Over the past few months, the Smithsonian has been criticized for not addressing the rape claims leveled against Bill Cosby. The comedian’s private art collection makes up a third of the works shown at the National Museum of African Art‘s (NMAA) 50th anniversary exhibition, the opening of which coincided with the media storm around the growing number of allegations. The show doesn’t just include art, but also pictures of Cosby and quotations by him.
Now there’s evidence that the Smithsonian didn’t simply ignore the news, but actually tried to hide the fact — or at the very least hoped nobody would find out — that Cosby and his wife Camille Cosby funded the entire show. According to the AP, the couple donated $716,000 for the exhibit, an amount that “virtually covers the entire cost.”
While it’s not an uncommon arrangement these days, the news release and exhibition catalogue for the show did not include any indication that the Cosbys had bankrolled it. That’s in direct violation, as the AP points out, of museum industry guidelines requiring funding sources be publicized in such cases. The Smithsonian claims the information was available to anyone who requested it, but that’s just the thing — you don’t usually have to ask. Donor information is almost always plastered all over the press materials. The omission makes it look as though the museum knew the implications of showing Cosby’s art collection and tried to mitigate the controversy it would undoubtedly provoke.
When it opened last November, critics debated whether the Smithsonian should take down the show. Writing in The Atlantic, Kriston Capps argued for its removal, while Hyperallergic’s own Jillian Steinhauer felt the museum should at least address the matter more seriously. “If the institution could somehow distance itself from Cosby while still showing his artworks — release a genuine statement, perhaps add new context to the exhibition or organize an event about violence against women, push up the closing date — that would seem reasonable,” she wrote.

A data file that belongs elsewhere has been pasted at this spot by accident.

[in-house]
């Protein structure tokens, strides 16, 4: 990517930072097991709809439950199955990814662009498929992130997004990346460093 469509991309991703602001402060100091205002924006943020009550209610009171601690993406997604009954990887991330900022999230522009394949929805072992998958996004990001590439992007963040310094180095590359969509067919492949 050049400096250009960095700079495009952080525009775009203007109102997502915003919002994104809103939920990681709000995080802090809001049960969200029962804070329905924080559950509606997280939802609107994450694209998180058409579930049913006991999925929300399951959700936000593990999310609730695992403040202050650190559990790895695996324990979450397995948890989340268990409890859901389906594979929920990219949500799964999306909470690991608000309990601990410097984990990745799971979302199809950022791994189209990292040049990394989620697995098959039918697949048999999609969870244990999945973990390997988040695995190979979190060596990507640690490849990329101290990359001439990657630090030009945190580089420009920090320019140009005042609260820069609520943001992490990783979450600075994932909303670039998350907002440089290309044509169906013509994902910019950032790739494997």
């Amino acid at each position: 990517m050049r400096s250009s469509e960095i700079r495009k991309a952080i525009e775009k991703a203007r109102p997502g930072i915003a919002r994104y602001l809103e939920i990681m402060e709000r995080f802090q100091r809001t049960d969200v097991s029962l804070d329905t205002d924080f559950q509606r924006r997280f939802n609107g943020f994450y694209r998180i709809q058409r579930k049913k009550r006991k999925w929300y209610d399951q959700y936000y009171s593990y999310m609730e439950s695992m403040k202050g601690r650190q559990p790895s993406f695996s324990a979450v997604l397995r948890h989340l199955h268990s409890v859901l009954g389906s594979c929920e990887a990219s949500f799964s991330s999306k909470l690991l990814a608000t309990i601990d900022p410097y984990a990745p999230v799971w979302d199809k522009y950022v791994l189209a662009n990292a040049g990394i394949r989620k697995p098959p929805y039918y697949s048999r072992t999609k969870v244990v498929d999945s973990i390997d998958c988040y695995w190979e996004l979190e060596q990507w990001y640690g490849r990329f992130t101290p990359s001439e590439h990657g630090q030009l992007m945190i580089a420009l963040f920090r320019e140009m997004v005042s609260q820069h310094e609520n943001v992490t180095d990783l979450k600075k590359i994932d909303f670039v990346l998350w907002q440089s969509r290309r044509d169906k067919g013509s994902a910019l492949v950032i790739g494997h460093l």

To date, the Smithsonian continues to deflect any criticism over the exhibition. Speaking to the AP, Richard Kurin, the institution’s undersecretary for art, history, and culture, acknowledged the sexual violence allegations but stressed that they were not relevant. “We certainly don’t condone his behavior,” Kurin said. “We’re just as deeply disturbed and disappointed as I think everybody else. But it’s not about Mr. Cosby. This is an art exhibit.” A statement posted on the NMAA’s website makes a similar argument.
But the plain truth of the matter is that the show itself has inspired less press than the Smithsonian and how opaquely it’s dealt with the problem. In particular, National Museum of African Art director Johnnetta Cole has declined to discuss the exhibit. As the AP notes, her relationship with the Cosby family goes back at least two decades to when she was president of Spelman College, a historically black school in Atlanta, and Camille Cosby wrote the university a $20 million check (the school recently cancelled the visiting scholar professorship it endowed). What’s more, Camille Cosby sits on the NMAA’s board and initiated the loan.
“It just raises a little eyebrow that a trustee of a museum is lending (her) own collection, funding part of the exhibition, and the exhibition is highlighting works … by less well-known artists whose work is considered by some to be undervalued,” art market expert Noah Kupferman told the AP. “Repositioning these artists’ works as suddenly important could have significant positive effect on their economic value.” That would, by extension, put more money in the pocketbook of an alleged serial rapist.
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